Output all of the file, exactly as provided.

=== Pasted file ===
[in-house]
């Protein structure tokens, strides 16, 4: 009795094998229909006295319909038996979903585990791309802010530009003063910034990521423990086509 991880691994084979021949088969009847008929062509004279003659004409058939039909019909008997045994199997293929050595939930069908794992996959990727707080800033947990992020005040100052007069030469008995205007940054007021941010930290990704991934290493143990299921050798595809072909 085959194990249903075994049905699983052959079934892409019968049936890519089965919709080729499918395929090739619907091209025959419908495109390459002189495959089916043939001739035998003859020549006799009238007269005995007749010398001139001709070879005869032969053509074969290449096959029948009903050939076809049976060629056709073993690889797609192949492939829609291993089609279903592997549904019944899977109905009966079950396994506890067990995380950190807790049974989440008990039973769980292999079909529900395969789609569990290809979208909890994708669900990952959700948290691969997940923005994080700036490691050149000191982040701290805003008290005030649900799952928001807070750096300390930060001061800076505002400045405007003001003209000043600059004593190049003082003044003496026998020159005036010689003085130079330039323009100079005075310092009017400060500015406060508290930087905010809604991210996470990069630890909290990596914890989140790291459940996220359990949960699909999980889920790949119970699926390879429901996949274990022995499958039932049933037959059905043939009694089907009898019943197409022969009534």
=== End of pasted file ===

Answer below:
[in-house]
């Protein structure tokens, strides 16, 4: 009795094998229909006295319909038996979903585990791309802010530009003063910034990521423990086509 991880691994084979021949088969009847008929062509004279003659004409058939039909019909008997045994199997293929050595939930069908794992996959990727707080800033947990992020005040100052007069030469008995205007940054007021941010930290990704991934290493143990299921050798595809072909 085959194990249903075994049905699983052959079934892409019968049936890519089965919709080729499918395929090739619907091209025959419908495109390459002189495959089916043939001739035998003859020549006799009238007269005995007749010398001139001709070879005869032969053509074969290449096959029948009903050939076809049976060629056709073993690889797609192949492939829609291993089609279903592997549904019944899977109905009966079950396994506890067990995380950190807790049974989440008990039973769980292999079909529900395969789609569990290809979208909890994708669900990952959700948290691969997940923005994080700036490691050149000191982040701290805003008290005030649900799952928001807070750096300390930060001061800076505002400045405007003001003209000043600059004593190049003082003044003496026998020159005036010689003085130079330039323009100079005075310092009017400060500015406060508290930087905010809604991210996470990069630890909290990596914890989140790291459940996220359990949960699909999980889920790949119970699926390879429901996949274990022995499958039932049933037959059905043939009694089907009898019943197409022969009534």